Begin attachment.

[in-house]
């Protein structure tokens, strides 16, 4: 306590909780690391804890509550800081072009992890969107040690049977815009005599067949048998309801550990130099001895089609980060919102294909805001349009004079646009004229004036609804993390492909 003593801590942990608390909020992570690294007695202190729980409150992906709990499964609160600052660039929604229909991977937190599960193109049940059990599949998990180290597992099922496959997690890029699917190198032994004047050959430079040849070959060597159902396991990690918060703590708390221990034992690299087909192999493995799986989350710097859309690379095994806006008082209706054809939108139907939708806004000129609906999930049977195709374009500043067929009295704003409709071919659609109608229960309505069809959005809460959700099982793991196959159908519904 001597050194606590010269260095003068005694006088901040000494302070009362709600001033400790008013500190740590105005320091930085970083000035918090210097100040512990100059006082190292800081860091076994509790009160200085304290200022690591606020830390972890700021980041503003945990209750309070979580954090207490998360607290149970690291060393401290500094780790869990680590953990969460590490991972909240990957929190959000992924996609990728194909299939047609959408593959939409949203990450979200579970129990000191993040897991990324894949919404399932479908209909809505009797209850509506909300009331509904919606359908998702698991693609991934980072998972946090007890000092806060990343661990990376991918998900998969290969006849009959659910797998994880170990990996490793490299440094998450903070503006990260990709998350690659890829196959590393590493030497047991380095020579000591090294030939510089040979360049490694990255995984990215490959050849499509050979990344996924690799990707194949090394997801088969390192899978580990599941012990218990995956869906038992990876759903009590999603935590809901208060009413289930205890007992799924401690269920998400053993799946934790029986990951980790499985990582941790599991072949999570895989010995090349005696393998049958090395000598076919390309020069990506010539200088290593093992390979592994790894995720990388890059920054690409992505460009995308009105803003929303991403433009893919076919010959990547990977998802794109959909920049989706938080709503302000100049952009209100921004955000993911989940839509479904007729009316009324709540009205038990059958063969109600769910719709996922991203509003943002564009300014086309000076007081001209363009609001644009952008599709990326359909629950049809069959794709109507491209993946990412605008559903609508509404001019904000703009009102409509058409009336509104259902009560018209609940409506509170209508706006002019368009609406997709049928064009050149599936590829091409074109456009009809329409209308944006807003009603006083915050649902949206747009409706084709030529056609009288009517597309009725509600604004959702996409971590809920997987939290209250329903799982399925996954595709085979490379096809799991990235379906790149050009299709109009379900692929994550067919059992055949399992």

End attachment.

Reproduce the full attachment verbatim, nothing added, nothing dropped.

[in-house]
């Protein structure tokens, strides 16, 4: 306590909780690391804890509550800081072009992890969107040690049977815009005599067949048998309801550990130099001895089609980060919102294909805001349009004079646009004229004036609804993390492909 003593801590942990608390909020992570690294007695202190729980409150992906709990499964609160600052660039929604229909991977937190599960193109049940059990599949998990180290597992099922496959997690890029699917190198032994004047050959430079040849070959060597159902396991990690918060703590708390221990034992690299087909192999493995799986989350710097859309690379095994806006008082209706054809939108139907939708806004000129609906999930049977195709374009500043067929009295704003409709071919659609109608229960309505069809959005809460959700099982793991196959159908519904 001597050194606590010269260095003068005694006088901040000494302070009362709600001033400790008013500190740590105005320091930085970083000035918090210097100040512990100059006082190292800081860091076994509790009160200085304290200022690591606020830390972890700021980041503003945990209750309070979580954090207490998360607290149970690291060393401290500094780790869990680590953990969460590490991972909240990957929190959000992924996609990728194909299939047609959408593959939409949203990450979200579970129990000191993040897991990324894949919404399932479908209909809505009797209850509506909300009331509904919606359908998702698991693609991934980072998972946090007890000092806060990343661990990376991918998900998969290969006849009959659910797998994880170990990996490793490299440094998450903070503006990260990709998350690659890829196959590393590493030497047991380095020579000591090294030939510089040979360049490694990255995984990215490959050849499509050979990344996924690799990707194949090394997801088969390192899978580990599941012990218990995956869906038992990876759903009590999603935590809901208060009413289930205890007992799924401690269920998400053993799946934790029986990951980790499985990582941790599991072949999570895989010995090349005696393998049958090395000598076919390309020069990506010539200088290593093992390979592994790894995720990388890059920054690409992505460009995308009105803003929303991403433009893919076919010959990547990977998802794109959909920049989706938080709503302000100049952009209100921004955000993911989940839509479904007729009316009324709540009205038990059958063969109600769910719709996922991203509003943002564009300014086309000076007081001209363009609001644009952008599709990326359909629950049809069959794709109507491209993946990412605008559903609508509404001019904000703009009102409509058409009336509104259902009560018209609940409506509170209508706006002019368009609406997709049928064009050149599936590829091409074109456009009809329409209308944006807003009603006083915050649902949206747009409706084709030529056609009288009517597309009725509600604004959702996409971590809920997987939290209250329903799982399925996954595709085979490379096809799991990235379906790149050009299709109009379900692929994550067919059992055949399992």